Editor's note: "The First 90 Days" is a series about how to make 2016 a year of breakout growth for your business. Let us know how you're making the first 90 days count by joining the conversation on social media with the hashtag #Inc90Days.
My grandfather, my father, and my uncle ran a regional accounting firm for decades before they sold it.
I worked there one summer and realized without causing major damage to the firm that it was not going to be my cup of tea.
But my months working there gave me a deeper respect for people who help small businesses to do their taxes.
I realize that business taxes are like the sewer system -- nobody notices them until they break.
And this means that every business owner ought to use the tax code legitimately to minimize taxes, pay on time what they owe the IRS, and do all that in a way that slashes the risk of nasty distractions like an IRS audit.
Here are six ways to keep tax season from slowing your small business growth.
1. Hire a business tax expert
I used to be afraid to admit I did not know all the answers.
Now I am very comfortable admitting I am not good at doing taxes. So I hire help.
Most business owners do that too. A National Small Business Association survey conducted in 2015 found that 85% of the roughly 675 owners surveyed said they hired a professional tax preparer.
Be very careful in making this decision. Get names of such preparers from people you trust, then check at least five references for the best ones.
2. Use software to keep records up to date
Many business owners throw paper records of cash receipts and expenses in a shoe box or folder during the year. A few weeks before taxes are due, they try to sort through all the little pieces of paper to prepare their taxes.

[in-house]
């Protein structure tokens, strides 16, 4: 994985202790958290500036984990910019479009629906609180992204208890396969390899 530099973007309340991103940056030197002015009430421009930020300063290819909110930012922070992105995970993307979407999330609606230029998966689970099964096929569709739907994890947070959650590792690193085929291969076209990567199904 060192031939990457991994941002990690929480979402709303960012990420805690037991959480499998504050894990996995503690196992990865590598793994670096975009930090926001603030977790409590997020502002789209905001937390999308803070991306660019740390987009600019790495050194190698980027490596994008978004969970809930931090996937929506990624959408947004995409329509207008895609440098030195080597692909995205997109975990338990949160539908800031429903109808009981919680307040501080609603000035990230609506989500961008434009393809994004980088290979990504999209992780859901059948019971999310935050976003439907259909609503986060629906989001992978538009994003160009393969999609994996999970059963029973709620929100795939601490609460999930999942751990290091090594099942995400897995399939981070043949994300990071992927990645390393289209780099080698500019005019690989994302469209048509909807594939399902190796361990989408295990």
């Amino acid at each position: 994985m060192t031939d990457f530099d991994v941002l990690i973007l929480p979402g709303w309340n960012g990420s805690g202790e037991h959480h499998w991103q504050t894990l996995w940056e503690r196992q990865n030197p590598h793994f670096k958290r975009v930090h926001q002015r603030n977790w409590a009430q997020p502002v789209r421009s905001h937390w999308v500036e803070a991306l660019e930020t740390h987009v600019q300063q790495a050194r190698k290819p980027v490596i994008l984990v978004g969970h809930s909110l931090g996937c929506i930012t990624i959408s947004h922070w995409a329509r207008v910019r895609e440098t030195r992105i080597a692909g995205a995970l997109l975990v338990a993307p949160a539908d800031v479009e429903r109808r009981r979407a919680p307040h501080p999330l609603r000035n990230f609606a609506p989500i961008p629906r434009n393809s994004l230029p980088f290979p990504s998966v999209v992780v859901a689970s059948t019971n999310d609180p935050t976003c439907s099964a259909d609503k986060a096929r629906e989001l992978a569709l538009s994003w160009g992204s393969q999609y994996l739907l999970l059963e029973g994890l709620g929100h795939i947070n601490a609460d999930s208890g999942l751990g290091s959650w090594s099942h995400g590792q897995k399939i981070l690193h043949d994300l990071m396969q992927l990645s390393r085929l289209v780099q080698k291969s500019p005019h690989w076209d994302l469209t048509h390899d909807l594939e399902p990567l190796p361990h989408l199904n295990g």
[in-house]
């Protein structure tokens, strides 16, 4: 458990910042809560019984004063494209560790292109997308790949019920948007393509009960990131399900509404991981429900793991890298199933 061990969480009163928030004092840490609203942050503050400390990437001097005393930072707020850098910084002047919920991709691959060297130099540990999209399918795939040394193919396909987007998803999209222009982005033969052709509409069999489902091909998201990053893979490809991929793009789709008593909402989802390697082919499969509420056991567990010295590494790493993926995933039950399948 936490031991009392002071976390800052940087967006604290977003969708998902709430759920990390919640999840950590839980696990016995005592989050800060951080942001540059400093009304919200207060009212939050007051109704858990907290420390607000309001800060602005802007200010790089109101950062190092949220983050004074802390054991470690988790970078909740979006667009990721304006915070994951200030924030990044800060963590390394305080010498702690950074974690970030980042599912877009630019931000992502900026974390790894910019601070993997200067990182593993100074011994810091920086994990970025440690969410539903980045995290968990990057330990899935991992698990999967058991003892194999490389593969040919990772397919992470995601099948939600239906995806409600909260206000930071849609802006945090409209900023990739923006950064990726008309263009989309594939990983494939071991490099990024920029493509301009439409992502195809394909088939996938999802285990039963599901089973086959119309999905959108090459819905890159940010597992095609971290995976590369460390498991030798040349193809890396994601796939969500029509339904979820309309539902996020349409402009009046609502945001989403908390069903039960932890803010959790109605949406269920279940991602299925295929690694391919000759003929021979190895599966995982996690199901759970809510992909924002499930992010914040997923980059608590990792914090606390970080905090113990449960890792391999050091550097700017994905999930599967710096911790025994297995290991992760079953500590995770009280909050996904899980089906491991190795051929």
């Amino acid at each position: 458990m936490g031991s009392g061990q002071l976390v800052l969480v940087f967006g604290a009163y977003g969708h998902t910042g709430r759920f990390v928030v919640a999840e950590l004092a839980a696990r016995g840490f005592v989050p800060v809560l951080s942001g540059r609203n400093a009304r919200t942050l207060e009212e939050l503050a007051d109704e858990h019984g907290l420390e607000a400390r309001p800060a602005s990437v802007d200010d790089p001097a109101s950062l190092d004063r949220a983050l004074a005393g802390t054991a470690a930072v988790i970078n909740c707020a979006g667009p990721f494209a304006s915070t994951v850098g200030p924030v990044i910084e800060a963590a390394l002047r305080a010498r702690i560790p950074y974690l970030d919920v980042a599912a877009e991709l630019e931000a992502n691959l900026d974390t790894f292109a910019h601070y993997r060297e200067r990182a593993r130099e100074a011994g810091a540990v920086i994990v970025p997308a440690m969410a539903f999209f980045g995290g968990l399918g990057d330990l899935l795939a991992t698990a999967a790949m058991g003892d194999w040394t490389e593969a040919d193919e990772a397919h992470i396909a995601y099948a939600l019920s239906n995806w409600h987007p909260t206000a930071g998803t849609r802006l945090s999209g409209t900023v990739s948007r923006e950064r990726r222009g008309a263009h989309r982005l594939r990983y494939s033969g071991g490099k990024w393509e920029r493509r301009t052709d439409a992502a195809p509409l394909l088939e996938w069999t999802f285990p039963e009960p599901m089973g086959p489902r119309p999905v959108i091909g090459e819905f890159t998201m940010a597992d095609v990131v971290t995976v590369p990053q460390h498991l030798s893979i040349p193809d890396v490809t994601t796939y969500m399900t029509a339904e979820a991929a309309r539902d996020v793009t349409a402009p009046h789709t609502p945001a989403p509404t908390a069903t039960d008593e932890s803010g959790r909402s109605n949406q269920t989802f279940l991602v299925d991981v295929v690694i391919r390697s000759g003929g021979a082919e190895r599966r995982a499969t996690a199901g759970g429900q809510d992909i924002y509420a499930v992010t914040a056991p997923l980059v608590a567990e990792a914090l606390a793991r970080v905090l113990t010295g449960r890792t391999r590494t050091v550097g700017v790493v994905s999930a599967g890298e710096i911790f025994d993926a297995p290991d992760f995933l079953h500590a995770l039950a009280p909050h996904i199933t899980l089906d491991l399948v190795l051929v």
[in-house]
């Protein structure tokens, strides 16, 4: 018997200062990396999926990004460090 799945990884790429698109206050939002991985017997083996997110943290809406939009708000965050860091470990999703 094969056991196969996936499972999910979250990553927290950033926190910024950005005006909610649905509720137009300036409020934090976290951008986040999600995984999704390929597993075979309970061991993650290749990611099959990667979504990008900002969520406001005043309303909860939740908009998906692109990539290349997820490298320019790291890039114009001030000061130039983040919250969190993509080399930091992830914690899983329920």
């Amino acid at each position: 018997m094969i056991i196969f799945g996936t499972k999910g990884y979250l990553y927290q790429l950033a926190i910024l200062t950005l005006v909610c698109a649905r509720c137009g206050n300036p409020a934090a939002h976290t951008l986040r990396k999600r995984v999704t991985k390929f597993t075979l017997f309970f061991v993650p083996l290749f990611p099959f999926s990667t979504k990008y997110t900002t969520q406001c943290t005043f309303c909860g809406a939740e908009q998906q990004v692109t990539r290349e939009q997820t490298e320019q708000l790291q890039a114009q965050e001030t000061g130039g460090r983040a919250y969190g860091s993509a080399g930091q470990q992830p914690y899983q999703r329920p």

Accounting software has been developed that gets data from online checking accounts. Moreover, financial records can be linked with tax preparation software.
Both of these features save business owners time when they need to prepare their taxes and it helps them to give borrowers and investors the information they need to raise capital to grow.
3. Take business lessons from your tax return
While many business owners do their tax returns and set them aside, the smartest ones look at it as a learning experience.
If the business is losing money, the tax return might help highlight trends that lead to further investigation -- the results of which can lead to better business decisions.
For example, if sales are going down from year to year, you should explore why. Are customers getting a better deal from a competitor? If so, how can you improve the value you provide customers and grow faster?
Which expense lines are growing fastest? Can you take action to control these expenses?
And if you are losing money, how are you going to use those losses to lower your tax burden?
Answers to these questions can help your business grow faster in the future.
4. Make sure your freelancers are independent
Companies trying to avoid the costs of full-time employees -- such as paying their Social Security and health insurance -- often contract with freelancers.
But if companies treat those freelancers like employees by controlling too tightly what they do, then tax officials will get suspicious.
And that could mean that your freelancers are going to cost you a boatload more money and hassle.
So if you have freelancers, make sure you know the rules and follow them closely.
5. Be cautious when it comes to deducting your home office and car
The IRS does not allow you to deduct a home office unless it is a separate space used solely for business purposes. It also demands that you keep detailed records of when you use your car for business purposes alone.
Unless you make the investment to comply with these rules, don't deduct the home office and car from your income.
If you do, you could invite an IRS audit which would probably cost you so much time that it would dwarf whatever tiny tax savings you were getting from those shaky deductions.
6. Comply with The Affordable Care Act
If your business has between 51 and 99 employees, it must provide health insurance to employees and must tell the IRS what type of coverage it has supplied them.
Janemarie Mulvey, former chief economist for the U.S. Small Business Administration's Office of Advocacy, told smallbizdaily that such businesses must offer health insurance to "at least 70% of their full-time-equivalent employees or face a tax penalty of $2,000 per employee."
There are plenty more tips on taxes for small business, but follow these six and you will be on the way to turning tax time into less of a painful detour and more of road to faster business growth.